Simply carrying a large amount of cash in a grocery sack in your car is now sufficient grounds for a police officer to seize your money, a US circuit court has ruled. A panel of the Eighth US Circuit Court of Appeals found that all a deputy has to do to seize cash from a person is say it is drug money.
The court refused to return the $63,530 that Deputy Dave Wintle seized from a disabled veteran named Mark A. Brewer during a traffic stop in 2011. Brewer was never charged with a crime or even given a traffic ticket. Yet the decorated Air Force veteran lost his savings when a drug-sniffing dog smelled marijuana on it, even though no cannabis was found in Brewer’s car or his home.
Brewer saved the money from disability payments and his Air Force pay — as documents deputies found in the car indicated. He said he was traveling to Los Angeles to visit his uncle and to use the money as a down payment for a house. He added he was hoping his uncle could help him get a job there.
“The record here does not make clear whether the seized currency constitutes property used to facilitate a drug offense or proceeds from a drug offense,” Judge Bobby E. Shepherd wrote in a March 23 opinion upholding the seizure. “For the purposes of analysis, however, we will assume that the currency facilitated a drug offense and is thus subject to [to be seized].”
It was taken through a legal mechanism called civil forfeiture. (Listen to Off The Grid Radio’s report on civil forfeiture here.)
Brewer’s ordeal began when he was driving through Douglas County, Nebraska, outside of Omaha on Interstate 680 in November 2011. Wintle, a Douglas County sheriff’s deputy, pulled him over for not signaling when he made a lane change, and then Wintle asked for permission to search the vehicle.
Keeping Cash in a Grocery Bag Can Lead to Seizure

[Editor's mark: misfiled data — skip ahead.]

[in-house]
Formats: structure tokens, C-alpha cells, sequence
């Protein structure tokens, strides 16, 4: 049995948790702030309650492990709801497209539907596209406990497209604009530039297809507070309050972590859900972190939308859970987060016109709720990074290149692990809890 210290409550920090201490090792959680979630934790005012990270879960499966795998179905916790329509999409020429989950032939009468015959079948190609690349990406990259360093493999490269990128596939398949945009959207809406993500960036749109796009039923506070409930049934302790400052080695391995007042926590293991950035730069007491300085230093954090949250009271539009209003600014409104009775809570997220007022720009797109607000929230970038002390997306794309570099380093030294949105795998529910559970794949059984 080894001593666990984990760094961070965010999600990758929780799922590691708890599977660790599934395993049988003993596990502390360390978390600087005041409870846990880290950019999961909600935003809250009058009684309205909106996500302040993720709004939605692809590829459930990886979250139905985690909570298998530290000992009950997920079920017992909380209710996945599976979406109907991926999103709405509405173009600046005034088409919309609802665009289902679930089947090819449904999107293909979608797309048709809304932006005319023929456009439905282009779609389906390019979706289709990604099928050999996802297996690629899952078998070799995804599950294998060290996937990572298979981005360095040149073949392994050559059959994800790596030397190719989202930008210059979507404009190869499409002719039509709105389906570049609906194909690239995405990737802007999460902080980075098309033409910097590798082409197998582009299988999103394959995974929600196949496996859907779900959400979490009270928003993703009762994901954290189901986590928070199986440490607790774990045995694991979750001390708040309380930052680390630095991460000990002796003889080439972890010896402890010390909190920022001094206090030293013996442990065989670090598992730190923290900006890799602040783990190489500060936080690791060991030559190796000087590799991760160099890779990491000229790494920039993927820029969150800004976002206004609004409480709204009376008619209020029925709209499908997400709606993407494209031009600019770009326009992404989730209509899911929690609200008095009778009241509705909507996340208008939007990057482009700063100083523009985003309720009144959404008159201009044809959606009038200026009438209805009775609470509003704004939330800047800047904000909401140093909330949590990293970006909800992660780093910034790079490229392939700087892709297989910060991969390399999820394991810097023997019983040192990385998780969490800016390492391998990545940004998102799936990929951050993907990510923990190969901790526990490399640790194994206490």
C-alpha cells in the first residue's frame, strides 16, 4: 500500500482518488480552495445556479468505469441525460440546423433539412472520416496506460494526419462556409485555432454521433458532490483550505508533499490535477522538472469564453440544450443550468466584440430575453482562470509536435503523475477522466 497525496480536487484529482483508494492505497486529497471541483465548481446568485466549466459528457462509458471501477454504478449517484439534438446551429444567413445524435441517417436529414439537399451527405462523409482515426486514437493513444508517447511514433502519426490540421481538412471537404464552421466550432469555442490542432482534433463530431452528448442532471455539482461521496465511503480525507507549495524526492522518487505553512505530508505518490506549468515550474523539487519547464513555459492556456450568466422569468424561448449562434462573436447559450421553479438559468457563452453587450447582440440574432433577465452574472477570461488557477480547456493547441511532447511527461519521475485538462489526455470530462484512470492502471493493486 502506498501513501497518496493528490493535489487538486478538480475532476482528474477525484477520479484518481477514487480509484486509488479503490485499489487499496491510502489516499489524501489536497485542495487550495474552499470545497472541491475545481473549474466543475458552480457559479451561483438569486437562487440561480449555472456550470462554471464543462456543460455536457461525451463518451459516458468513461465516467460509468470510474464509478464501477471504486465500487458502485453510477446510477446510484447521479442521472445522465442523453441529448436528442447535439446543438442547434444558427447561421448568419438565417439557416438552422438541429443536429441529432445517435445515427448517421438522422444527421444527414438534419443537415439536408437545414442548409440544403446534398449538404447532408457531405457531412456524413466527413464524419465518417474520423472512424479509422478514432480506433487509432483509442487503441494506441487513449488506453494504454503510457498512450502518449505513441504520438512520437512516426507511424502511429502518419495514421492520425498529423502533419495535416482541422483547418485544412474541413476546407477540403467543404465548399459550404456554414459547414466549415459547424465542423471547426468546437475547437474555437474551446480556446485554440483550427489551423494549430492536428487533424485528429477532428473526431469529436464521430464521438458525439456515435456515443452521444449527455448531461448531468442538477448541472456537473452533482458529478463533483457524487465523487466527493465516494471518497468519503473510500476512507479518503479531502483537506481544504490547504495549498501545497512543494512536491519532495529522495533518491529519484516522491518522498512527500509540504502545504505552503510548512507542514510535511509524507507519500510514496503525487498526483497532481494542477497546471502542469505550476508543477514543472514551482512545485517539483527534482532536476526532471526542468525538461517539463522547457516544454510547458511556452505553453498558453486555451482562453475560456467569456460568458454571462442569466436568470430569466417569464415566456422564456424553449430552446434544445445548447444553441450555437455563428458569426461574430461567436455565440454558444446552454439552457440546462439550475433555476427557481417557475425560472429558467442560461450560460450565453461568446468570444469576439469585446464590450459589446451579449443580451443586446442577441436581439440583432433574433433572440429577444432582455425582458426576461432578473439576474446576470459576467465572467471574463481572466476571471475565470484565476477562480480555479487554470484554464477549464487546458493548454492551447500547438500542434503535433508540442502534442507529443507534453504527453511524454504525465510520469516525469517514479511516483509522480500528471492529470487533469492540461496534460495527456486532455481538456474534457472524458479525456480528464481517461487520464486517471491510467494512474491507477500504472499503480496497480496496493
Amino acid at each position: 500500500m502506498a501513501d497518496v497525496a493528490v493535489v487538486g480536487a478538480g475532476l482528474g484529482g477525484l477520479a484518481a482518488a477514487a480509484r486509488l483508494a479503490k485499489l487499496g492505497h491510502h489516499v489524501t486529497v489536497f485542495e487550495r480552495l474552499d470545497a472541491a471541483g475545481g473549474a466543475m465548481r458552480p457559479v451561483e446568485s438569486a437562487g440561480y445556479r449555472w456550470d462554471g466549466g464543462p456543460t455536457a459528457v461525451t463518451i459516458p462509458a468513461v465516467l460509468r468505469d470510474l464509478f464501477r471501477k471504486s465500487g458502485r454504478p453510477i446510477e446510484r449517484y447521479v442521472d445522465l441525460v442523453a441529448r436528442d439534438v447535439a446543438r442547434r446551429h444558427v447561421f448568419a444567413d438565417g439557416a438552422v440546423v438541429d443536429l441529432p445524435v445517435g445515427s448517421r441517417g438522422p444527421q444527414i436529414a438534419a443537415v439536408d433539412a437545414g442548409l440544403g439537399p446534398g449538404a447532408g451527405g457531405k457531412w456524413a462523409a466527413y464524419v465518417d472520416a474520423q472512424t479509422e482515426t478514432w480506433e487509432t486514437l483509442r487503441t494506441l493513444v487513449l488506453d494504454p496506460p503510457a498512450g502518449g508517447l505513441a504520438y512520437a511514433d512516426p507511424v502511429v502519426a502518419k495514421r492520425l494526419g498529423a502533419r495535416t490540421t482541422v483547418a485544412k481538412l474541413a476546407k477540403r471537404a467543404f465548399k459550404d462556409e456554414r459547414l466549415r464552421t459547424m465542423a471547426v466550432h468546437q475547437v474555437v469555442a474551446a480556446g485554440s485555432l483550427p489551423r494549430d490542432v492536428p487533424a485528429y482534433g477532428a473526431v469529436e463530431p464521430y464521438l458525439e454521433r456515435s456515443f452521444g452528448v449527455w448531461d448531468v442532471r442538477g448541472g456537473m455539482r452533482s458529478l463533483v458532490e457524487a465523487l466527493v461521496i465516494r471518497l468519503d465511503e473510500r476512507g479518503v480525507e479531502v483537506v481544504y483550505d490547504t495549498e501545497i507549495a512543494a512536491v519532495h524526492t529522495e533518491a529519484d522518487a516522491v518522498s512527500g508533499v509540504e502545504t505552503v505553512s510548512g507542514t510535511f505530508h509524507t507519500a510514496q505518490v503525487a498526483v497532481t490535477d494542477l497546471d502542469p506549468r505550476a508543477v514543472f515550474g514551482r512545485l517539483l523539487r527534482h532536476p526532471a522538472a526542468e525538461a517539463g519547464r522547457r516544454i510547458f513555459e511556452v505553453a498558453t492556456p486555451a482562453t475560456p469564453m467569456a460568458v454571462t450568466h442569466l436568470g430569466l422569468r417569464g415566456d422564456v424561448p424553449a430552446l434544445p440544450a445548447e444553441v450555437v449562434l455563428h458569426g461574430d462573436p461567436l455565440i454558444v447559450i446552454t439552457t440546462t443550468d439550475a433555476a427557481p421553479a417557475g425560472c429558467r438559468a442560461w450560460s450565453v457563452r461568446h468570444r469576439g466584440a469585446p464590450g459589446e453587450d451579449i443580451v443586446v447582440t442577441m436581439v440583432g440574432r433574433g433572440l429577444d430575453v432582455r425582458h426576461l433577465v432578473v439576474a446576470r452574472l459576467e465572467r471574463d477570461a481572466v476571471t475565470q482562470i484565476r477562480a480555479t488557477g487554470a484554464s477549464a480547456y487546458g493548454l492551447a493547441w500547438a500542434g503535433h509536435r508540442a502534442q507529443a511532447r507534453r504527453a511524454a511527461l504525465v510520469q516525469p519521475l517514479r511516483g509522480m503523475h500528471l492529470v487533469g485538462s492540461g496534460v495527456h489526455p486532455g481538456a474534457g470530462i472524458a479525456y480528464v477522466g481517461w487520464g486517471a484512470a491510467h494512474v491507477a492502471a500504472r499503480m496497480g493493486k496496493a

Wintle had just run a background check on Brewer and found he had “no major violations” on his record when he had the dog search the car. The search was apparently prompted by Wintle’s discovery of $1,000 in cash in Brewer’s pocket. He then found the other money in grocery sacks in a backpack.
Wintle claimed that copies of articles in the car about making hash and weed oil constituted evidence that Brewer was a drug dealer.
“The government provided sufficient circumstantial evidence to support the finding of a substantial connection between the currency and drug activity,” Shepherd wrote.
Among the circumstantial evidence was:
- The money was kept in plastic grocery bags in a backpack in Brewer’s trunk.
- The money was bundled into batches of $1,000 that were kept together by rubber bands.
- Brewer initially told Wintle that he did not have enough money to pay for a motel room and that he was sleeping at rest stops.
- Wintle claimed he smelled marijuana on the backpack.
- The articles.
The federal government initiated seizure against Brewer, who appealed. During a civil trial U.S. Magistrate F.A. Gossett upheld Wintle’s action. Brewer appealed that ruling to the Eighth Circuit Court. Shepherd was part of a three-judge panel that upheld Gossett’s decision.
Brewer served in the Air Force as a weapons specialist and military policeman. He was given a medical discharge after a deployment in Afghanistan in 2008, Nick Sibilla of the Institute for Justice stated in a Forbes op-ed piece. Brewer says he has Post-Traumatic Stress Disorder (PTSD).
Even more tragic: The ruling will have a wide impact.
“This court case will be the ‘law of the circuit’ for Arkansas, Iowa, Minnesota, Missouri and North and South Dakota as well, creating even more barriers for Americans to fight back against unjust seizures in court,” Sibilla wrote.
New Mexico Eliminates Seizure
Meanwhile, New Mexico has become the second state to effectively eliminate the use of civil forfeiture and seizure by law enforcement. The state legislature passed and Governor Susana Martinez signed House Bill 560, which is designed to curb the practice. It still will allow the criminal forfeiture of property, although that legal barrier is much higher for the government.
A well-known critic of seizure hailed the bill as a victory for property rights.
“This is the first time in decades that a state legislature has taken the bold but necessary step to put an end to the perverse financial incentive in civil forfeiture laws,” Scott Bullock, the attorney in charge of the Institute for Justice’s battle against the practice, stated in a press release. “Thankfully, Governor Martinez and the New Mexico legislature recognized that no one should lose their property without being first convicted of a crime.”